Researchers have reported that fossil fuel pollution caused more than eight million premature deaths in 2018, accounting for nearly 20 percent of adult mortality worldwide.
Going by their report in the journal, Environmental Research, half of that grim tally was split across China and India, with another million deaths equally distributed among Bangladesh, Indonesia, Japan and the United States.
This is coming as statistics previously said a ‘pandemic’ of air pollution shortens lives worldwide by nearly three years on average, and causes 8.8 million premature deaths annually.
Eliminating the toxic cocktail of molecules and lung-clogging particles cast off by burning oil, gas and coal would restore a full year of life expectancy, they reported in the journal Cardiovascular Research.
“Air pollution is a larger public health risk than tobacco smoking”, lead author, Jos Lelieveld, of the Max Planck Institute in Mainz, Germany told AFP.
“Much of it can be avoided by replacing fossil fuels with clean renewable energy.”
Compared to other causes of premature death, air pollution kills 19 times more people each year than malaria, nine times more than HIV/AIDS, and three times more than alcohol, the study found.
Coronary heart disease and stroke account for almost half of those deaths, with lung diseases and other non-communicable diseases such as diabetes and high blood pressure accounting for most of the rest.
Only six percent of mortality stemming from polluted air is due to lung cancer.
“Our results show there is air pollution pandemic”, said senior author, Thomas Munzel, of the Max Planck Institute’s departments of chemistry and cardiology.
“Both air pollution and smoking, are preventable, but over the past decades much less attention has been paid to air pollution than to smoking, especially among cardiologists.”
The worst-hit region is Asia, where average lifespan is cut 4.1 years in China, 3.9 years in India, and 3.8 years in Pakistan.
In some parts of these countries, toxic air takes an even steeper toll, other research has shown.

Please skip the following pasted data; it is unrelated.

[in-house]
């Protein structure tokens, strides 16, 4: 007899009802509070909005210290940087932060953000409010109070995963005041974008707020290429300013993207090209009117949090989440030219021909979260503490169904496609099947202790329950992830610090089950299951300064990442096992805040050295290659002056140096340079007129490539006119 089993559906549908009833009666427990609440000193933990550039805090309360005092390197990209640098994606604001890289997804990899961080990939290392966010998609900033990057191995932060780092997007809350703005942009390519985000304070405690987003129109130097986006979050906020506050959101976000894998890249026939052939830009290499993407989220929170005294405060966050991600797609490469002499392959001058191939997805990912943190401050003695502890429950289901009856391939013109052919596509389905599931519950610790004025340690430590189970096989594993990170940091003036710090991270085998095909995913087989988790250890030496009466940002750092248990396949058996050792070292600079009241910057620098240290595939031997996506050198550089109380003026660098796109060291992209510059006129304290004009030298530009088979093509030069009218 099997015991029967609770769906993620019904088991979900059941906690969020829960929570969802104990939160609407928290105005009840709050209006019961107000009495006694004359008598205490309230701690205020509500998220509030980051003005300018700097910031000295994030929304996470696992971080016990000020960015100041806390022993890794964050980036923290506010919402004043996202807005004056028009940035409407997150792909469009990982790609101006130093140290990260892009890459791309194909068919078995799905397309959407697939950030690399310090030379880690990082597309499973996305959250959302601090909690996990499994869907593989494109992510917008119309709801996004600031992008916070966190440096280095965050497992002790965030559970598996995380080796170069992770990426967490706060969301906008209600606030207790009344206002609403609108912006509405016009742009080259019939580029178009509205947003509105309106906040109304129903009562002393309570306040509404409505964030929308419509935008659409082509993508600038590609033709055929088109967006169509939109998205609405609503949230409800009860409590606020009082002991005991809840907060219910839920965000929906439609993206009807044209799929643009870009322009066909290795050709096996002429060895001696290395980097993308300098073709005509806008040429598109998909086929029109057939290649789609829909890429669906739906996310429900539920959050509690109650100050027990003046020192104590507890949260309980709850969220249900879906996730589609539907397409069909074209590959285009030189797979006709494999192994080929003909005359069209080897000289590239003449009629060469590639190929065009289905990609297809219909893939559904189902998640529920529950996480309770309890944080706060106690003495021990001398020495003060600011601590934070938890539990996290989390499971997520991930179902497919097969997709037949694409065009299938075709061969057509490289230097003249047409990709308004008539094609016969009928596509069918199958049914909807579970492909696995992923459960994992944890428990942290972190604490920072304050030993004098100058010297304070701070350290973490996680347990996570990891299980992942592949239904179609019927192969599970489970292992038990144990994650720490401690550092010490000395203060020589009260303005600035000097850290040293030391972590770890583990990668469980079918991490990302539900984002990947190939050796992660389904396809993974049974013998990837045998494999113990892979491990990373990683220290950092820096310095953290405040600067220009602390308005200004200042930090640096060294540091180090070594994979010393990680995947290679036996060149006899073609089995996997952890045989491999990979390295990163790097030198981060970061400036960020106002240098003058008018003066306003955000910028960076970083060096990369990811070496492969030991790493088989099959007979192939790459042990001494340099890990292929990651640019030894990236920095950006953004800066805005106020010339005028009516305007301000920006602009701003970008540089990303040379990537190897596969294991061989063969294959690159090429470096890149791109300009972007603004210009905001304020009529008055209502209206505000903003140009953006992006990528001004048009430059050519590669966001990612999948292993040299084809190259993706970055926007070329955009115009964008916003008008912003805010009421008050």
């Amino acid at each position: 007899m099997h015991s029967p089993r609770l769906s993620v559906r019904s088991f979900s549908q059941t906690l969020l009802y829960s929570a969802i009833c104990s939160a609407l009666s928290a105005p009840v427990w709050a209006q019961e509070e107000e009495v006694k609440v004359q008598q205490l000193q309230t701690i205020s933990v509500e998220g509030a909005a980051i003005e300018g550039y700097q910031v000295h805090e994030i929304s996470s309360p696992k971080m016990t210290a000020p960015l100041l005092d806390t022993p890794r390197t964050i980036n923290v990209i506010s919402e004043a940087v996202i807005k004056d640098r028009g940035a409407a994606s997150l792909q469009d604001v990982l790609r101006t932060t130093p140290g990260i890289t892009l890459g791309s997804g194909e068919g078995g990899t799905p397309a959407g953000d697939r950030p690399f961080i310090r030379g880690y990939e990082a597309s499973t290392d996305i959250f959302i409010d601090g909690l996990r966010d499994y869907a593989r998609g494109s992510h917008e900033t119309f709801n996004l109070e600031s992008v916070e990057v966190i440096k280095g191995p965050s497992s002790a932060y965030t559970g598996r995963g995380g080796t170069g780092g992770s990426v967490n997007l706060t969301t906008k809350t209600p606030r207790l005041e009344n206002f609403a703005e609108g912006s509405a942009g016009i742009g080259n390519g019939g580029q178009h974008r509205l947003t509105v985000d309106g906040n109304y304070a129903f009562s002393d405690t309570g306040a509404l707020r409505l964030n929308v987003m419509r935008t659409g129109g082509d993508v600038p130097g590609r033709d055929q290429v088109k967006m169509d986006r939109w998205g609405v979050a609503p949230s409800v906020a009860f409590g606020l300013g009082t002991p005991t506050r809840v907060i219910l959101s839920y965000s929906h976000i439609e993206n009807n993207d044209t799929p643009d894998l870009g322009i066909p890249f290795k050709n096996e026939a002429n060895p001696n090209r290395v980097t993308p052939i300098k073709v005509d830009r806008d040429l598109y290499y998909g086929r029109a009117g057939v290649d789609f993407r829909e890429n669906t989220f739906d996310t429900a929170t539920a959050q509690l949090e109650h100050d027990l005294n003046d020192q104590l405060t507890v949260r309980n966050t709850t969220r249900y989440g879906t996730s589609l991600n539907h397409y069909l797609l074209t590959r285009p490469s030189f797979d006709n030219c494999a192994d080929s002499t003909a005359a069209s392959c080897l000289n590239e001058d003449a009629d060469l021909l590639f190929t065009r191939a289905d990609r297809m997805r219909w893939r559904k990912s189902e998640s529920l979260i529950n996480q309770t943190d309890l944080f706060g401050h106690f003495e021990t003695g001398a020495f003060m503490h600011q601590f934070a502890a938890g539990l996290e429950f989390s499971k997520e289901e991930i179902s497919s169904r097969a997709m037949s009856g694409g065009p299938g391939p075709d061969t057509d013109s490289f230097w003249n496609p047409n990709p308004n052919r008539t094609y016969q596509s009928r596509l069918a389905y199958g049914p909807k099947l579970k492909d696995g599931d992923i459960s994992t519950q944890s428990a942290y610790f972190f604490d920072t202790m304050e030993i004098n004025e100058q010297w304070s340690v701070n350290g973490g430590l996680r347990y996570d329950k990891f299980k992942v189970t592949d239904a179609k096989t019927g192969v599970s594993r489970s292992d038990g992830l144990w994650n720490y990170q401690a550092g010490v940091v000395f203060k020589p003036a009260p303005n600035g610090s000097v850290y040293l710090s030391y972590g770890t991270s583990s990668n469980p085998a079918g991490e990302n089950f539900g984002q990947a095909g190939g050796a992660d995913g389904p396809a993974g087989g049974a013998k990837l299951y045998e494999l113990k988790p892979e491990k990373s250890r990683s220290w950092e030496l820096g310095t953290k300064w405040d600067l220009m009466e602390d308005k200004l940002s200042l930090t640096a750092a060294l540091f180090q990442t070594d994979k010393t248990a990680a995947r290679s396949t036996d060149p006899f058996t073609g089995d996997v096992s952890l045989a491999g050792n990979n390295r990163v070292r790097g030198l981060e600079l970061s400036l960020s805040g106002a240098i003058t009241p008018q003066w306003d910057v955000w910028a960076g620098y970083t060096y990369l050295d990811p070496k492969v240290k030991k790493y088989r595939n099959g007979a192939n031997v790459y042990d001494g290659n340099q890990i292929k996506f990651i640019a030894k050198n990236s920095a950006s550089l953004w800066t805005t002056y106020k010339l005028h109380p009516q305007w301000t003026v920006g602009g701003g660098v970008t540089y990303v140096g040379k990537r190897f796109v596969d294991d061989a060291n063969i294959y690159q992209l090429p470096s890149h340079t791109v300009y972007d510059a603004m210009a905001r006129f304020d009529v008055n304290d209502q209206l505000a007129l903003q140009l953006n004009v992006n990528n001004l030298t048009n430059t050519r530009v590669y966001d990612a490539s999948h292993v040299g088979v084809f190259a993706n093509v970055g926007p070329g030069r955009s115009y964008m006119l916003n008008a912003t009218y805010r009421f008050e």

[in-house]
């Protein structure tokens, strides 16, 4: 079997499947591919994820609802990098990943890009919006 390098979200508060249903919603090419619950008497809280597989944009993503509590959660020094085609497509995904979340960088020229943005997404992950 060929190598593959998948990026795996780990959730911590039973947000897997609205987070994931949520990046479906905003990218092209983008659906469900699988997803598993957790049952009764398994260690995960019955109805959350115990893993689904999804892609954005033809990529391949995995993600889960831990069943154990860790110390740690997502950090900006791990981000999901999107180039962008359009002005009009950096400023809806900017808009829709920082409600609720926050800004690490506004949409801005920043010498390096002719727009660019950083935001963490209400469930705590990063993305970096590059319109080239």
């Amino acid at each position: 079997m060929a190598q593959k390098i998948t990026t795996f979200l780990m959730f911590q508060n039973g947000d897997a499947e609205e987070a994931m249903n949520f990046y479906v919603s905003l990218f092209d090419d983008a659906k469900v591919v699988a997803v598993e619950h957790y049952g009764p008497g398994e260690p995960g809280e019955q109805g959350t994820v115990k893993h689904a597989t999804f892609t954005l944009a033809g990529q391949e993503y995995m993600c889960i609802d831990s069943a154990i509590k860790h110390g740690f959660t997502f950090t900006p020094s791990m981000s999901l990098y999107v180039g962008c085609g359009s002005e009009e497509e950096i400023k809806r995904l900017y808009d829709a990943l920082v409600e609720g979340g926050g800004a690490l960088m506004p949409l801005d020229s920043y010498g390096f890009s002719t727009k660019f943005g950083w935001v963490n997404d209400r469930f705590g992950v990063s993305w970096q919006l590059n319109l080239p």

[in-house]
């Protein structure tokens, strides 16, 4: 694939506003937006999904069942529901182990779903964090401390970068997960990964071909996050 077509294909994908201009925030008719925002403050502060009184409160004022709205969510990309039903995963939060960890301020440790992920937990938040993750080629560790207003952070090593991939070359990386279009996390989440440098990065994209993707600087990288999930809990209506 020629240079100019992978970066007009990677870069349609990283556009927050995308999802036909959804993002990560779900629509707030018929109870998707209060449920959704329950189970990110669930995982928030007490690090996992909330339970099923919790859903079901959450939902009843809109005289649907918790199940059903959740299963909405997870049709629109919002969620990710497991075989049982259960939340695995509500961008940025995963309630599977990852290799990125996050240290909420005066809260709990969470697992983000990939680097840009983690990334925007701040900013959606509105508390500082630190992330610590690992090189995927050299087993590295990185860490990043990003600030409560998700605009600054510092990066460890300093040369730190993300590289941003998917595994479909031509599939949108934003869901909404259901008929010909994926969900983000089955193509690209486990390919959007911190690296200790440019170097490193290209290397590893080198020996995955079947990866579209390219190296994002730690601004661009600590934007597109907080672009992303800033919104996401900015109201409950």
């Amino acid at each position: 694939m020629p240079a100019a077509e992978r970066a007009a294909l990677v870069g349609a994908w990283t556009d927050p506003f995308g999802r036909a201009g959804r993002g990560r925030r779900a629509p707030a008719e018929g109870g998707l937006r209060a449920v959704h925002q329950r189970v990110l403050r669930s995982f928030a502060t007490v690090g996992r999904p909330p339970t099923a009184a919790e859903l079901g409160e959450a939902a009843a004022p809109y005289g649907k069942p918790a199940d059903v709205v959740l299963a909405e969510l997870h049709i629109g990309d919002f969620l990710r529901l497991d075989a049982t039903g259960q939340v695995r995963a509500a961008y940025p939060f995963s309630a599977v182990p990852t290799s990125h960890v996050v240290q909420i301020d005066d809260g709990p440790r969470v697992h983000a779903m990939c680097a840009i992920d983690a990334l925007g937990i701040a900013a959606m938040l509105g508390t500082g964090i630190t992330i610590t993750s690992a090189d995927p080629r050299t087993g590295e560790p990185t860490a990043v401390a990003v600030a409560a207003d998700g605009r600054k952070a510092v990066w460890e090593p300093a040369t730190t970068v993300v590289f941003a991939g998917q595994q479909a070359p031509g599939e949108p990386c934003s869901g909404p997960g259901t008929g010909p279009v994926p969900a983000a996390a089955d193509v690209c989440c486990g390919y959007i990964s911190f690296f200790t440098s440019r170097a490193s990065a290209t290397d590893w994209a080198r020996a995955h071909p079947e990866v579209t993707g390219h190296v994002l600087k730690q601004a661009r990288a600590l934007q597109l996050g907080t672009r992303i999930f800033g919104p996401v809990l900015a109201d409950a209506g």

In India’s Uttar Pradesh—home to 200 million—small particle pollution by itself slashes life expectancy by 8.5 years, while in China’s Hebei Province (population 74 million) the shortfall is nearly six years, according to the Air Quality Life Index, developed by researchers at the Energy Policy Institute of Chicago.
African lives are also foreshortened by 3.1 years on average, with people in some nations—Chad, Sierra Leone, Central African Republic, Nigeria and Cote d’Ivoire—losing 4.5 to 7.3 years.
Among wealthier nations, the Soviet Union’s former satellite states have the deadliest pollution, especially in Bulgaria, Hungary and Romania.
“We show that about two-thirds of premature deaths are attributable to human-made pollution, mainly from fossil fuel use”, Munzel said.
“This goes up to 80 percent in high-income countries,” he added.
“5.5 million deaths worldwide a year are potentially avoidable.”
Unavoidable excess mortality stems from natural dust storms, such as in central Asia and northern Africa, along with forest fires, though both phenomena are being amplified by manmade climate change, according to climate scientists.
The least-impacted regions of the world are the Americas, western and northern Europe, and small island states.
The figure of 8.8 million premature deaths from outdoor air pollution each year is double estimates from World Health Organisation (WHO).
“The impact of air pollution on cardiovascular and other non-communicable diseases was significantly underestimated”, Lelieveld explained, echoing a conclusion from other recent research.
Air pollution causes damage to the blood vessels through greater oxidative stress, leading to increases in blood pressure, diabetes, stroke, heart attacks and heart failure.
The revised number for China is 2.8 million premature deaths each year, two-and-a-half times the WHO estimates.